Pope Francis has warned that “a good part of humanity” will be destroyed if tensions with North Korea escalate, according to CBS News. Francis says he would also urge the UN to use diplomacy and negotiation “because it’s the future of humanity.”
Pope Francis is calling for diplomatic efforts to ease North Korea tensions and for the UN to take the forefront in negotiating a resolution with the reclusive state.
While traveling back to Rome from Egypt on Saturday, Pope Francis was asked about North Korea’s ballistic missile test and the United State’s warnings of consequences if North Korea’s nuclear missile testing program doesn’t come to a halt — as well as missile launches.
The Pope was asked specifically what he would tell U.S. President Trump to make an attempt to diffuse the situation.
U.S. aircraft carrier groups have conducted drills near the Korean peninsula
“Today, a wider war will destroy not a small part of humanity, but a good part of humanity and culture. Everything. Everything, no? It would be terrible. I don’t think humanity today could bear it.”
His comments came at a moment of particularly high tension between North Korea and other countries. Just several hours earlier, a North Korean mid-range ballistic missile apparently failed upon launch, the third missile test launch failure this month.
Francis suggested that the U.N. should regain its leadership in conflict resolution, saying it had been “watered down” over time.
On Friday, the U.N. Security Council held a ministerial meeting on Pyongyang’s escalating weapons program. North Korean officials boycotted the meeting, which was chaired by U.S. Secretary of State, Rex Tillerson, U.S. Secretary of State. North Korean officials boycotted the meeting, according to CBS News.
President Donald Trump has sent a nuclear-powered submarine and the USS Carl Vinson aircraft carrier to the Korean peninsula. This week alone, North Korea conducted live-fire exercises on its eastern coast.
USS Carl Vinson Strike Group and two Japanese Destroyers transiting the Philippine Sea (April 28th, 2017). pic.twitter.com/eb4rkwt0lf— Mikhail D. (@Eire_QC) April 29, 2017
North Korean ballistic missile tests are banned by the U.N. because they’re seen as part of the North’s persistence to create a nuclear missile that could hit United States mainland.
Both the U.S. and South Korea’s navies began their joint military drills. The allied countries will also combine a missile defense system, which is expected to be partially operational within days.
Trump will be traveling to Sicily at the end of the May for G7 Summit. Francis said no official request for a meeting with Mr. Trump had been received “but I welcome every head of state who requests an audience.”
Seth Doane of CBS News reported that on the trip to Egypt, Pope Francis emphasized interfaith dialogue and an end to religious violence. The Pope also emphasized brotherhood.
On Friday, he embraced the grand imam of Al-Azhar mosque and considered it a relevant Islamic learning center.
“This thing about North Korea missiles, it has been a long time that they’ve been doing this. Now it seems it has gotten too hot… I always call for problems to be resolved via the diplomatic path, via negotiations.”
Francis’ comments are followed just days after President Trump said in an interview with Reuters that there was a chance “that we could end up having a major, major conflict with North Korea.”
Trump praised President Xi Jinping for China’s assistance in trying to rein in North Korea, calling him “a good man.” The two leaders came together in a meeting in the state of Florida earlier this month.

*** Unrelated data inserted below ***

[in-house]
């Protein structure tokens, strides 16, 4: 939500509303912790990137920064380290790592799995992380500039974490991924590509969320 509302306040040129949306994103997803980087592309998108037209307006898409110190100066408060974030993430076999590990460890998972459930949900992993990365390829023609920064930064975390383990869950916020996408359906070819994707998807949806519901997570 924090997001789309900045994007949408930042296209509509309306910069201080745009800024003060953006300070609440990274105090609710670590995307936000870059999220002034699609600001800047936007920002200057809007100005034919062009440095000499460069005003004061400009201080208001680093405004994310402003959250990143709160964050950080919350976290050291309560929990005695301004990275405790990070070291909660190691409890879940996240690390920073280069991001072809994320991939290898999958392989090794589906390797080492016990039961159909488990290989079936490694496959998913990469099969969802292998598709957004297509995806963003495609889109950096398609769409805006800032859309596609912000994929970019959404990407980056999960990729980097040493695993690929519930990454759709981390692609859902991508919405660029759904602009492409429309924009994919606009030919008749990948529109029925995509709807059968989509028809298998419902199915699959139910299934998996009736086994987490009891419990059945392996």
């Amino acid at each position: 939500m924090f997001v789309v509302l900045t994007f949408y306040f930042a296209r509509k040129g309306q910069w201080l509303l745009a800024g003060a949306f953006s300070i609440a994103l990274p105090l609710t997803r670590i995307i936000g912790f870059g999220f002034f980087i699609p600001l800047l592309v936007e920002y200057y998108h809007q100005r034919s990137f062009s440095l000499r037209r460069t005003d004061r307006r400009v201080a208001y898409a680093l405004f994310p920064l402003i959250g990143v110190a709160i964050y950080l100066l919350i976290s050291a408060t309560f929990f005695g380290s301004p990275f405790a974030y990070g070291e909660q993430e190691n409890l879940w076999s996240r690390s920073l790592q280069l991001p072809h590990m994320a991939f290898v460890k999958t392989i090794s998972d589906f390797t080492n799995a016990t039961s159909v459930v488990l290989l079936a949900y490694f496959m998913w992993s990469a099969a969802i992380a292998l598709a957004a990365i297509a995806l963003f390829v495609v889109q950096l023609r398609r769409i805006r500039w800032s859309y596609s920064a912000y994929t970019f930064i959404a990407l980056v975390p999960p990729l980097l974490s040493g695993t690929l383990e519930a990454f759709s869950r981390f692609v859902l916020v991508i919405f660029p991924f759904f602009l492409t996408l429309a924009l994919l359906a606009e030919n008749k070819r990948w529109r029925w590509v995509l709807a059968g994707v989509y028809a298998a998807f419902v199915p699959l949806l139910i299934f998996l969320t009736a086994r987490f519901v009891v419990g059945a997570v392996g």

“I believe he is trying very hard. He certainly doesn’t want to see turmoil and death. He doesn’t want to see it. He is a good man. He is a very good man and I got to know him very well.
“With that being said, he loves China and he loves the people of China. I know he would like to be able to do something, perhaps it’s possible that he can’t.”
On Saturday, Francis also repeated his claim that some migrant holding centers in Europe amount to “concentration camps,” even after Jewish groups proposed he stop using the term.
Jewish Leaders Reject Pope Francis's 'Concentration Camps' Remarkhttps://t.co/6xZnL3KFFr— Haaretz.com (@haaretzcom) April 24, 2017
During the 2017 Jewish holiday of Passover, White House spokesman Sean Spicer referred to Nazi concentration camps as, “Holocaust centers.” The “misrepresentation” and “oversight” of Spicer’s choice of words are part of an “interesting and troubling dilemma,” according to Steven Windmueller, professor emeritus at Hebrew Union College in Los Angeles.
When Francis previously made the statement, a German reporter informed him that his remarks was met with shock in Germany and asked Francis if he had made a linguistic slip. Francis was speaking while traveling home from Egypt.
“There are refugee camps that are true concentration camps.”
Paul Nussbaum, the son of two Holocaust survivors and the president of the Los Angeles Museum of the Holocaust clarified further on the topic.
“My family tragedy is my family’s tragedy; it’s not something to be used for other purposes, for someone’s political expediency or cleverness… It hurts me deeply as I say it.”
The American Jewish Committee disagreed with the remarks and urged Francis to consider a different terminology, according to CBS News.
“The Nazis and their allies erected and used concentration camps for slave labor and the extermination of millions of people during World War II. There is no comparison to the magnitude of that tragedy.”
According to Yvette Brown of Laguna Hills, who is visiting the museum said the depth of the atrocities that took place during World War II should be taught to the younger generation to understand the significance of the Holocaust and make certain it never happens again.
[Featured Image by Gregorio Borgia/AP Images]